“I think everyone wants to fit you on an ideological spectrum which I think has never been less relevant,” Buttigieg said, when asked about the ideological sweep of the Democratic field, from centrists like Beto O’Rourke to leftwing progressives such as Bernie Sanders. “More and more people want to know what your ideas are and whether they make any sense.”

Buttigieg believes he has succeeded in South Bend by governing in accordance with progressive values but earning support from Republicans and independents through not “trying to manage exactly where I was on the left-right spectrum but by trying to do the right thing. I view myself as a progressive but these labels are becoming less and less useful.”[7]

Liberal or Progressive

“So I consider myself a progressive. I suppose I also consider myself a liberal, if nothing else than in the classical sense of the term, because I think liberty is the greater share of what we should be working to achieve through good policy. Which by the way, can be delivered by good government tearing down obstacles just as much as it can be impinged on by bad government.”

“When I think about what it means to be liberal, I think about the etymology of the word, that it’s about liberty. Part of what I’ve been trying to build up is this sense of liberty that is not trapped in the thin conception of freedom that seems to dominate conservative and libertarian thinking, that really understands that good policy leads to freedom. The freedoms that have really mattered in my life are freedoms like the freedom to marry the person that I love, the freedom to be able to access healthcare for us. Now we’re worried about things like the economic freedom that we’ll be denied if we’re never able to refinance the student debt that is weighing down our household. These are kinds of freedoms that really matter to folks. So I think in that classical sense, liberalism is as salient today as ever. I guess when we think about being progressive, to me that evokes a sense of being concerned with the well being of people who don’t always have a voice. The great progressive tradition in America really begins in the 19th century right here in the heartland, because there were a lot of farmers as well as industrial workers who were being left behind in another era where there was a great concentration of wealth and where, as today, that concentration of wealth began to turn into a concentration of power and threaten our democracy.”

“So that progressive tradition, all of these labels I think wear differently for different people, because they get thrown around so casually. I’m in many ways a political theory guy, but I’m less concerned with the elegance of our theories, and I’m more concerned with what’s going to work. Again, this may be a mayor’s eye view, and maybe this even makes me a big P pragmatist like the pragmatist school of philosophy, but I really believe that the test of an idea, the test of a policy, the test of a party, and certainly the test of a politician is whether what is being espoused stands to make our lives in the everyday better or worse. My biggest fear about the way that a political horror show has captivated Washington today, is that it takes our attention away from the everyday. Good politics, like a lot of good literature and film, really puts the everyday at the center. That’s our intuitive analysis. That’s what we care about. When I think about every day life, I think it’s been made better by policies for the most part that would be considered more progressive, or more liberal, or more leftward, or whatever you want to call it.” [8]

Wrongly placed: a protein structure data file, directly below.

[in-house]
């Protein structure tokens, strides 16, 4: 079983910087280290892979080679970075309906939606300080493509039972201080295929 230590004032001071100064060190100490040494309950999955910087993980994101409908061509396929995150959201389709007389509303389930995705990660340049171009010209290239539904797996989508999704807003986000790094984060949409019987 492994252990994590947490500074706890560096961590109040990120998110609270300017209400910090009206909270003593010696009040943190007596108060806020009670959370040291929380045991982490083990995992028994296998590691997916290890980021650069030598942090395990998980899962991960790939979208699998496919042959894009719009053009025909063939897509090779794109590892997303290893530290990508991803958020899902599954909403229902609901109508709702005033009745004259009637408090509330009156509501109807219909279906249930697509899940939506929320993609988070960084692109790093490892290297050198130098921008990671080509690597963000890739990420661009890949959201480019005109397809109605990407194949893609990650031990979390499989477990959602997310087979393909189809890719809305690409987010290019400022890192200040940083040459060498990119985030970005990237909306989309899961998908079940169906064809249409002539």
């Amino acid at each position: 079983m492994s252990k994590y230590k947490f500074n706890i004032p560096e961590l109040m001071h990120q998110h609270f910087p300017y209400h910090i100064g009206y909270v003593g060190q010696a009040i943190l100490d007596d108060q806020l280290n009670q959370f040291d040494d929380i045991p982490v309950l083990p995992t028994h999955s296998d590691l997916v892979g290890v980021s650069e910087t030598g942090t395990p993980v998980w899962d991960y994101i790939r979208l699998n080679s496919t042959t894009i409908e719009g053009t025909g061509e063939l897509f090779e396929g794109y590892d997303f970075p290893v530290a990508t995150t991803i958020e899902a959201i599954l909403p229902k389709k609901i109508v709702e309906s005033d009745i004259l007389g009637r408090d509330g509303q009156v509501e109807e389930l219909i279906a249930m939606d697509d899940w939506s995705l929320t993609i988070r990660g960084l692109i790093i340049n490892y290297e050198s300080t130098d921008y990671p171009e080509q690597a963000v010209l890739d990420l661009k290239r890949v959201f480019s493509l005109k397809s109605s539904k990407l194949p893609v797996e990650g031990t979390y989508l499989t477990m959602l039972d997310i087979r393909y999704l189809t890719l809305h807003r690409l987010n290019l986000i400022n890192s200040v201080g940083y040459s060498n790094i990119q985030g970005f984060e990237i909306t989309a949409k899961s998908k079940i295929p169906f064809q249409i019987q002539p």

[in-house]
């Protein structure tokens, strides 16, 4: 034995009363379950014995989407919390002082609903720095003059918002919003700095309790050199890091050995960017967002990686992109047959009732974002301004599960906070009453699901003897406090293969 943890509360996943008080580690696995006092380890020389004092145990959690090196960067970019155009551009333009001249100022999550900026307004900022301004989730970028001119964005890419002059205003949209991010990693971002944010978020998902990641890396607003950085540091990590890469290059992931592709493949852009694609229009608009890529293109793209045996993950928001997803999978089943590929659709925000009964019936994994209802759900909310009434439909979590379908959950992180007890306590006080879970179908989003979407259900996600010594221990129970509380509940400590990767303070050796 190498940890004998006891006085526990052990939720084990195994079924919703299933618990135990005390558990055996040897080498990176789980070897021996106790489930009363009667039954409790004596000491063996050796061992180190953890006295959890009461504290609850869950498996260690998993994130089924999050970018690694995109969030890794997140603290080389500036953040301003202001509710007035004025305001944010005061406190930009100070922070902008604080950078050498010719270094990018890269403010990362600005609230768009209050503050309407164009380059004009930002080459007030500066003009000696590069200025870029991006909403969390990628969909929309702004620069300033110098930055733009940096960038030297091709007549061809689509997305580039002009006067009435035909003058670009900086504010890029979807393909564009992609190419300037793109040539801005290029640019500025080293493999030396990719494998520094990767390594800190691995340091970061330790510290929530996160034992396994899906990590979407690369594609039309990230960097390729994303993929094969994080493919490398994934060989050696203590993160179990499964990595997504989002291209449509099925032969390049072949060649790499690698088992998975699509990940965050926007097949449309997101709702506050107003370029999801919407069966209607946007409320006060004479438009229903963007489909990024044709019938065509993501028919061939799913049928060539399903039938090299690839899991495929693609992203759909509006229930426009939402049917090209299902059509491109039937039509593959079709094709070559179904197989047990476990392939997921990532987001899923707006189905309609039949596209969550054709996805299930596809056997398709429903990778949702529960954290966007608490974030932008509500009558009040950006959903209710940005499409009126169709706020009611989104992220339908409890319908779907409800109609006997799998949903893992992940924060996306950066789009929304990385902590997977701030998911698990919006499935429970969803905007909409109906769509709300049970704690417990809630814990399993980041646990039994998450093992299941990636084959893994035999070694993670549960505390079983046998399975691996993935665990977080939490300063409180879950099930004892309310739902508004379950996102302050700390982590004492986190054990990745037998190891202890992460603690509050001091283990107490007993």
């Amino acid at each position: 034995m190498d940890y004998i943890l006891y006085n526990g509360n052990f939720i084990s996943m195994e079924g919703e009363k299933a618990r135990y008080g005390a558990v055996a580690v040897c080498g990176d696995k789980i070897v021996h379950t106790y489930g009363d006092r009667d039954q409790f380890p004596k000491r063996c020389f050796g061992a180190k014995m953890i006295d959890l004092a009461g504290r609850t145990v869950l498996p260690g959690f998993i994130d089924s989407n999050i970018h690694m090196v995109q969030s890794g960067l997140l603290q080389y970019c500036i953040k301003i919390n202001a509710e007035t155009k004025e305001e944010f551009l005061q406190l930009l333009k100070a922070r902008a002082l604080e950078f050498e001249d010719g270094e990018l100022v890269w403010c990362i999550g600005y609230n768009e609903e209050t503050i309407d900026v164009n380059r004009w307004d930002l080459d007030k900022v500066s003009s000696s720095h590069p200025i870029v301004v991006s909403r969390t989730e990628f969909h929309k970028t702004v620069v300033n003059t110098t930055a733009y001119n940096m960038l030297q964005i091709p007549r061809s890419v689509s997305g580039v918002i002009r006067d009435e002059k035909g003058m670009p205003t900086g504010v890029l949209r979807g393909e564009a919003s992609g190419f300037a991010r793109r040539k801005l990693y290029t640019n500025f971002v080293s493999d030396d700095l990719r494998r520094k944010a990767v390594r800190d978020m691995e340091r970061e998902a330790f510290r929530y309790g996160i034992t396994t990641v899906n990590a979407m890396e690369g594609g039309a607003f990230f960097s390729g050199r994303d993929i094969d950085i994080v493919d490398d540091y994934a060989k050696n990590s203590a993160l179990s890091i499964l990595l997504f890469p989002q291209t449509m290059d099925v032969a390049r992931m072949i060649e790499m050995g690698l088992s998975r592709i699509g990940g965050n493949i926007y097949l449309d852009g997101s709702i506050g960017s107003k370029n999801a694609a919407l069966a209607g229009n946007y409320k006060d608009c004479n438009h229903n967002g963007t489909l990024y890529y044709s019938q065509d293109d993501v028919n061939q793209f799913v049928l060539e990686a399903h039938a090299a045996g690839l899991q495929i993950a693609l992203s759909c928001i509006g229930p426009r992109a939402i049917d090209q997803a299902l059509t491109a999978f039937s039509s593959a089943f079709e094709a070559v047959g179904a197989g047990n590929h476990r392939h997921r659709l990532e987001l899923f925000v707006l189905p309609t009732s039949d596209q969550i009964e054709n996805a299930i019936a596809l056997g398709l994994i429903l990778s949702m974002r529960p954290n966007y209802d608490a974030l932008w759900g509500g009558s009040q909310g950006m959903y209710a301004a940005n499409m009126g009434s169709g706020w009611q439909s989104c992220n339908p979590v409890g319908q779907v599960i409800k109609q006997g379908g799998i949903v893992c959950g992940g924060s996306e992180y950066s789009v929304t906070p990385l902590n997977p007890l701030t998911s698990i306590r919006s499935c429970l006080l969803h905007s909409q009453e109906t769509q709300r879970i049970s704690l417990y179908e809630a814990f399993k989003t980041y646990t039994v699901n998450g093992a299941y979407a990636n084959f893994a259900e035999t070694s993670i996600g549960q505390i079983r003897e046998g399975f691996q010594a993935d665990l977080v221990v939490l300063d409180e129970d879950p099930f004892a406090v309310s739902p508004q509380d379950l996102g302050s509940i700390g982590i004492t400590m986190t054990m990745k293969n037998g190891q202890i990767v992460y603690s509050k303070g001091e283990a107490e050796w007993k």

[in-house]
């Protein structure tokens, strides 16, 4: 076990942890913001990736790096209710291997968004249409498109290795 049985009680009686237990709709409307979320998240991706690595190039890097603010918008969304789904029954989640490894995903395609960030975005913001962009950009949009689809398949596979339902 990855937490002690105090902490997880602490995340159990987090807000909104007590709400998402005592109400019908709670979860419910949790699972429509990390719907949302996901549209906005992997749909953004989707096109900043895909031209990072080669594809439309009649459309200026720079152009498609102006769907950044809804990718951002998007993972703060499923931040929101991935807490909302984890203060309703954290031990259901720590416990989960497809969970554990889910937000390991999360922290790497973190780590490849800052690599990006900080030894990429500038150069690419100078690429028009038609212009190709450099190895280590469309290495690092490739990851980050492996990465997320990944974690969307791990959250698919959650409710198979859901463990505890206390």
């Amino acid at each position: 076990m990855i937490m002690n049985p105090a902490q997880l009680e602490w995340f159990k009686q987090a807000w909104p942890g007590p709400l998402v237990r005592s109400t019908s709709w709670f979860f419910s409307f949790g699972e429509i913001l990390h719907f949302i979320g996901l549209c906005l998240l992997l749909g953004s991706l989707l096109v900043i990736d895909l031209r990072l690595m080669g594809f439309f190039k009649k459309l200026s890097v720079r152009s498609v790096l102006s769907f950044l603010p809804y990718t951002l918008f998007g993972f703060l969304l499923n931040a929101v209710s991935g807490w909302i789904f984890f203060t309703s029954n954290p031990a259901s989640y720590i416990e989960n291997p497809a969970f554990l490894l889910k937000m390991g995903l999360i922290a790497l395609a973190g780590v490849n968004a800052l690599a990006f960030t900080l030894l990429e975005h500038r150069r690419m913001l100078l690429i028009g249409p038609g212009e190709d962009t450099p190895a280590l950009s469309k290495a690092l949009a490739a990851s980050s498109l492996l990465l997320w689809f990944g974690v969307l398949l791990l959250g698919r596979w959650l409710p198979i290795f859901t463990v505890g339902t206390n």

Q: The term “neoliberal” is very often used by people on the left. Your image is of somebody who’s closer to what is called the neoliberal consensus than Sanders or Warren, say. Do you reject that characterization? A: “Yes. I think those characterizations are only useful for people who try to align all of us on some left-right spectrum.”[9]

“I’d say neoliberalism is the political-economic consensus that has governed the last forty years of policy in the US and UK. Its failure helped to produce the Trump moment. Now we have to replace it with something better.” [10]

Appealing to Independents

“Appealing to independents, in particular, has never been more important. It has also never been less connected to ideological centrism, which was the formula in the 90s when we thought of everything ideologically. It seemed very natural that, if you want to appeal to independents, they must be in some middle — and if you’re on the left you just move to the right. Independents are often not so much committed centrists as they are unusual cocktails of right- and left-wing positions. Or they’re not that ideological at all and they want a feel for a kind of person who would step forward and be a leader. Either way, it does not point to there being some huge market for that kind of split-the-difference politics.”[11]


  1. Time Magazine: Four Days. One Candidate. Welcome Aboard the Buttigieg Bus
  2. Pete Buttigieg
  3. Politico: Here’s Where the Democratic Candidates Stand on the Biggest 2020 Issues
  4. The New Yorker: Pete Buttigieg Talks Impeachment, Health Care, and the Political Spectrum
  5. Vox: Pete Buttigieg Makes the Case for “Democratic Capitalism”
  6. Buzz Feed News: Pete Buttigieg Has Some Thoughts About Ideology — Even If He Rejects Your Labels
  7. The Guardian: Pete Buttigieg to Fox: ‘Ideological Spectrum Has Never Been Less Relevant’
  8. Stay Tuned with Preet: The Youngest Contender
  9. The New Yorker: Pete Buttigieg Talks Impeachment, Health Care, and the Political Spectrum
  10. Buttigeig, Pete: Tweet 3:31 PM – 23 Sep 2019
  11. Vox: Pete Buttigieg Makes the Case for “Democratic Capitalism”

Originally published by Wikipeteia under a Creative Commons license.